5. 5. Eye DisordersProgressive retinal atrophy: deterioration of the retinal cells causes blindness.Generalized PRA - early onset: The first sign is generally failing night vision, asearly as 6 weeks of age, and this progresses to complete loss of vision by about 1 - 2years of age. Collies may retain some vision until the age of 2 - 3 years. In miniatureschnauzers, poor night vision usually develops later (6 months to a year) and there isadvanced loss of vision by 3 to 4 years. Affected Alaskan malamutes are day-blind(hemeralopia) at 8 to 10 weeks of age; night vision is never affected.Generalized PRA (progressive rod-cone degeneration) - late onset: Generallynight blindness is noticed between 2 and 5 years of age (depending on the breed)progressing to total blindness within a year or so. Peripheral vision is lost first.Central PRA (CPRA) - retinal pigment epithelial dystrophy (RPED): Loss of visionoccurs much more slowly than in generalized PRA, without initial night blindness.Affected dogs may not lose vision completely. Because the changes are in the centreof the retina, affected dogs initially have trouble locating still objects in bright light.Glaucoma is a leading cause of blindness in dogs. It is the result of increasedfluid pressure within the eye (elevated intraocular pressure or IOP). If thepressure can not be reduced, there will be permanent damage to the retina andoptic nerve resulting in visual impairment. Complete blindness can occur within24 hours if the IOP is extremely elevated or can occur slowly over weeks ormonths if the elevation is mild. Glaucoma is usually very painful. It isconsidered a medical emergency Unfortunately it is not usually apparent untildogs reach 3 year of age .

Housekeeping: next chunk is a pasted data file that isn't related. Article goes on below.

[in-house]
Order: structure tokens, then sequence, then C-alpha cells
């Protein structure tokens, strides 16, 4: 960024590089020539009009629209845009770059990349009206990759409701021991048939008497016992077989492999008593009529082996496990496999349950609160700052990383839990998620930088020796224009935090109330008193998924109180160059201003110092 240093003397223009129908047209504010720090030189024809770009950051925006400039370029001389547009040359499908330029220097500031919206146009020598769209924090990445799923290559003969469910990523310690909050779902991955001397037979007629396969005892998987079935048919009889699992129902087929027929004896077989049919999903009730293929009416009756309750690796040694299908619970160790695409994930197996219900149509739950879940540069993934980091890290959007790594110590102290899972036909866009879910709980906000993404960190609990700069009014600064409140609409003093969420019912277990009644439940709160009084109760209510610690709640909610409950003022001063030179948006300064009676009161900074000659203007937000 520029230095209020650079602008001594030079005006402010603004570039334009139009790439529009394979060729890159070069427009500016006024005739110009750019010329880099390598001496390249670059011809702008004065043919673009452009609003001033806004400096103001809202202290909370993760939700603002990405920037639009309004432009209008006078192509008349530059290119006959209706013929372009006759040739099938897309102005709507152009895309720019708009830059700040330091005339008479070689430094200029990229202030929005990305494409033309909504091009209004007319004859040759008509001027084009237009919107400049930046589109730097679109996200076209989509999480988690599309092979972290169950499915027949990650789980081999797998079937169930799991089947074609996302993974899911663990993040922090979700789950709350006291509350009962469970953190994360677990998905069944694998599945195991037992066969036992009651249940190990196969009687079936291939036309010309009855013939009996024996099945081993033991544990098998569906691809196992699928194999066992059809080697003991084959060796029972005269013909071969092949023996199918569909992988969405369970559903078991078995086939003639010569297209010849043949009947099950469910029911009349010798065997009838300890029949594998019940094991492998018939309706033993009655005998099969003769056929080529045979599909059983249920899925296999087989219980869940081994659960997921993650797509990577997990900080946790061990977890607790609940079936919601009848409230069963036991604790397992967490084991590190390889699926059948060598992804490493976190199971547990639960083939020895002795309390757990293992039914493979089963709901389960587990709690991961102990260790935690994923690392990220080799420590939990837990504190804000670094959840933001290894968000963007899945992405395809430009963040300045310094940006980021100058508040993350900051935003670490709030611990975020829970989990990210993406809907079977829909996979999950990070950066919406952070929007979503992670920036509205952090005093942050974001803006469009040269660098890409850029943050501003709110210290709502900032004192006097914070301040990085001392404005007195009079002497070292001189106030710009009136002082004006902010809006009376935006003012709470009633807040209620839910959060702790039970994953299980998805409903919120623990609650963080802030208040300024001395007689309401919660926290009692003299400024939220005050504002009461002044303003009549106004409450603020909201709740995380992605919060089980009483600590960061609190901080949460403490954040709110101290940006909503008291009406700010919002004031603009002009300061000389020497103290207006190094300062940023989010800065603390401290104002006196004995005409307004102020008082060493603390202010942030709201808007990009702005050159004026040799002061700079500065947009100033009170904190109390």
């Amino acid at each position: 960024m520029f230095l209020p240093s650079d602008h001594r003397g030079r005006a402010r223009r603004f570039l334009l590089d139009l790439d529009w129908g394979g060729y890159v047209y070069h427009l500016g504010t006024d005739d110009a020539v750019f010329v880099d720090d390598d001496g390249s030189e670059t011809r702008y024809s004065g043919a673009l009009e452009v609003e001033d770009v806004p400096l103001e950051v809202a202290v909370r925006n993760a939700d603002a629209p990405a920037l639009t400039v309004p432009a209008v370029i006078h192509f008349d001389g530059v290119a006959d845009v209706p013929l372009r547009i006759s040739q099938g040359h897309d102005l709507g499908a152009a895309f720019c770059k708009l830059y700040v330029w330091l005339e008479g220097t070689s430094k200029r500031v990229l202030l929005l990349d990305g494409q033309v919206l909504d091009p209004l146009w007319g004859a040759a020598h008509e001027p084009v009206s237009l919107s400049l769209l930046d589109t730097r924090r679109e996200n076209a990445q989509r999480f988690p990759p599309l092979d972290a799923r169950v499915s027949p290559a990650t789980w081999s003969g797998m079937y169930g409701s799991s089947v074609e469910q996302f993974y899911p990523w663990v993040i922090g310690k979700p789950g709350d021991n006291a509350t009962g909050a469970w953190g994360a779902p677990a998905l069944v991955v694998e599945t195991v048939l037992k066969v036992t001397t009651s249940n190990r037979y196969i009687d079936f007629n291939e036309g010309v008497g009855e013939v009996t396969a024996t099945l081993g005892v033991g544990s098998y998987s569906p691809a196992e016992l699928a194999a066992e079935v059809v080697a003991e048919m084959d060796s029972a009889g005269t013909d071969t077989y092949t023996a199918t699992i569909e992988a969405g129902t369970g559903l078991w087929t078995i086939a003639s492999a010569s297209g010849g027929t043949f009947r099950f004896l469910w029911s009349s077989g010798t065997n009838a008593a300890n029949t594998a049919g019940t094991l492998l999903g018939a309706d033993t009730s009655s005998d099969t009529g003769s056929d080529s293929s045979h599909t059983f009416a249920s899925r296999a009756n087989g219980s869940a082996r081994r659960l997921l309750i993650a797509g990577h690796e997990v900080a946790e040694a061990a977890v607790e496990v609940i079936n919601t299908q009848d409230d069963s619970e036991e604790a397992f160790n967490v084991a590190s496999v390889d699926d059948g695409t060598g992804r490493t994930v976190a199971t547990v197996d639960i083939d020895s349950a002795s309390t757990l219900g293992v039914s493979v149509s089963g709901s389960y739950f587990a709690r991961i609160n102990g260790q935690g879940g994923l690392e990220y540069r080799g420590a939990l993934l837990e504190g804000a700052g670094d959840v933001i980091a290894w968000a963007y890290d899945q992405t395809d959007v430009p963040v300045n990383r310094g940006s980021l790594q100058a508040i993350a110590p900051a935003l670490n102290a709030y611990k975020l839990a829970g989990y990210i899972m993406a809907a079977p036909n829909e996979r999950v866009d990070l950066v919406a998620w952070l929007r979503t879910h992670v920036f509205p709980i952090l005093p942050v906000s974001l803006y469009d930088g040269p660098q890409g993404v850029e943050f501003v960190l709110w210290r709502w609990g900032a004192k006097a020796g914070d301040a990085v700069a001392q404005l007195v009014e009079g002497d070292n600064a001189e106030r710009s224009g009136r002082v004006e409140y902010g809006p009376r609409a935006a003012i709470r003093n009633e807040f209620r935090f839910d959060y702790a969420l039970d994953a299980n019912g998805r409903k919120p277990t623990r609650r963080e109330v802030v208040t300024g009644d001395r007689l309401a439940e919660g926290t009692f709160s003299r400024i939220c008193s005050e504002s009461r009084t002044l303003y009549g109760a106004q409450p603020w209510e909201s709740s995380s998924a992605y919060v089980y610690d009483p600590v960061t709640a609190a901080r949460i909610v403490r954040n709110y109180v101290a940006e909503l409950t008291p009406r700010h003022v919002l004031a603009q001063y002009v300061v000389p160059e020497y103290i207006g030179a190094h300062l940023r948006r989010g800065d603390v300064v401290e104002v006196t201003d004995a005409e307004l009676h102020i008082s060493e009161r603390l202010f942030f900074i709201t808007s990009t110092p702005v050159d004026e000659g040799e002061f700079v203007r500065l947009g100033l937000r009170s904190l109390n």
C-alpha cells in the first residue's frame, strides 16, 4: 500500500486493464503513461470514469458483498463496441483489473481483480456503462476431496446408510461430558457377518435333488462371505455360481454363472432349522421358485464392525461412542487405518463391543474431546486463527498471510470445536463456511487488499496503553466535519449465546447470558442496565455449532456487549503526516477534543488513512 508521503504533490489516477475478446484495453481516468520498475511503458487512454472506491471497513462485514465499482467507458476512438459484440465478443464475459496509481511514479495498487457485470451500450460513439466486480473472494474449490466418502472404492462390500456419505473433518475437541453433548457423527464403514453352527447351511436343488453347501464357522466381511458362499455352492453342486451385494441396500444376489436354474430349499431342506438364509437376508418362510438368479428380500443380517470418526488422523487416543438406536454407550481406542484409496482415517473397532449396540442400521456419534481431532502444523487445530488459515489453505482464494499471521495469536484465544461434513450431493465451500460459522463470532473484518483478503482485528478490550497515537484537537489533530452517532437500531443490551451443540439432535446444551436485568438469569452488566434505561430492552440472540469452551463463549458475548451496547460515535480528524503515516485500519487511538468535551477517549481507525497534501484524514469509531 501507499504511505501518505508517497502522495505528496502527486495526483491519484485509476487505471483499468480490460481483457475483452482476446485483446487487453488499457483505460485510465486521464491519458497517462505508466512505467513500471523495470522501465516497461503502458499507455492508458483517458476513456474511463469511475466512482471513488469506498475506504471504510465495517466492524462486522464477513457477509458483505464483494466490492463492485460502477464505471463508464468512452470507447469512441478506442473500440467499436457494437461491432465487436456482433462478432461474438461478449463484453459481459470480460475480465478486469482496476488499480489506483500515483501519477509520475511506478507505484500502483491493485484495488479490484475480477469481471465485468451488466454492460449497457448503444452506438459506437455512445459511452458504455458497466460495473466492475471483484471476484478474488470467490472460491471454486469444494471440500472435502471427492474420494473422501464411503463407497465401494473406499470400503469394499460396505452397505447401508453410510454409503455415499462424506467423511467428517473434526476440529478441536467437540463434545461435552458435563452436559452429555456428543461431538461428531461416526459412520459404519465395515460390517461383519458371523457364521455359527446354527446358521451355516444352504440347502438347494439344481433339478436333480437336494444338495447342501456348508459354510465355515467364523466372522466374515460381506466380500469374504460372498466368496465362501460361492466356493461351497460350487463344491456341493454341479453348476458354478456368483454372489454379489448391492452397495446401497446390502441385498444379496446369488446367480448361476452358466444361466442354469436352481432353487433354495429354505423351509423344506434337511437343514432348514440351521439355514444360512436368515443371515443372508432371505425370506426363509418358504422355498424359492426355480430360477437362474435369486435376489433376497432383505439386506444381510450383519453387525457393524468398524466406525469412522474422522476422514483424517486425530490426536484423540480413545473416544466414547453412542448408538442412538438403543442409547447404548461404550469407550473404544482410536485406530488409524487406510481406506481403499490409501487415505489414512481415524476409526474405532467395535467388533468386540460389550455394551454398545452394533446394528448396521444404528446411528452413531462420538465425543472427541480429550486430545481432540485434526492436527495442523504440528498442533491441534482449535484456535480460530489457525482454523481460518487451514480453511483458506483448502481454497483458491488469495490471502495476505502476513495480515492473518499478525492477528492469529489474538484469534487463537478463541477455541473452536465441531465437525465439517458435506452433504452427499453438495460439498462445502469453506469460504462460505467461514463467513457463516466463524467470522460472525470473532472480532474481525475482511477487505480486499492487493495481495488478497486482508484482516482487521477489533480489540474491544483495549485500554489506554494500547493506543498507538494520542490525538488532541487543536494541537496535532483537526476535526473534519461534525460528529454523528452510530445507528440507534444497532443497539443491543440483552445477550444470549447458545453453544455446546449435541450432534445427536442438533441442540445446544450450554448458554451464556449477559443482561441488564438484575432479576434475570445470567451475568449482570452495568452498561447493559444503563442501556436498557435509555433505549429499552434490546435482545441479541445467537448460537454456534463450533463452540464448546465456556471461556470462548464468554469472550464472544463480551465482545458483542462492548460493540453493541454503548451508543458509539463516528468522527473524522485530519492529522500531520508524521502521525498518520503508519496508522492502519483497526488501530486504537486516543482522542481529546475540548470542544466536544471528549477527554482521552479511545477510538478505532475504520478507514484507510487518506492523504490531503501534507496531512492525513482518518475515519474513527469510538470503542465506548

6. 6. Eye DisordersEyelash abnormalities Normally the eyelashes (or cilia) grow fromfollicles in the eyelid. Abnormalities of the eyelash are a commonhereditary problem in dogs. The three types are:distichiasis, in which extra eyelashes grow from abnormal follicleslocated on the inside edge of the eyelid. They may be singular ormultiple.ectopic cilia, in which the extra eyelash grows through the eyelid tothe inside.One or more ectopic cilia may be present.trichiasis, in which eyelashes growing from normal sites turn inward.The eyelashes are often abnormally long.Microphthalmia; ocular dysgenesis Affected dogs have prominentthird eyelids and small eyes which appear recessed in the eye socket(enophthalmos). A defect early in development results in the smallerthan normal eye (microphthalmia).This is often associated with othereye abnormalities, including defects of the cornea, anterior chamber,lens and/or retina. Microphthalmia is also seen with coloboma - a cleftin a portion of the eye, particularly the iris.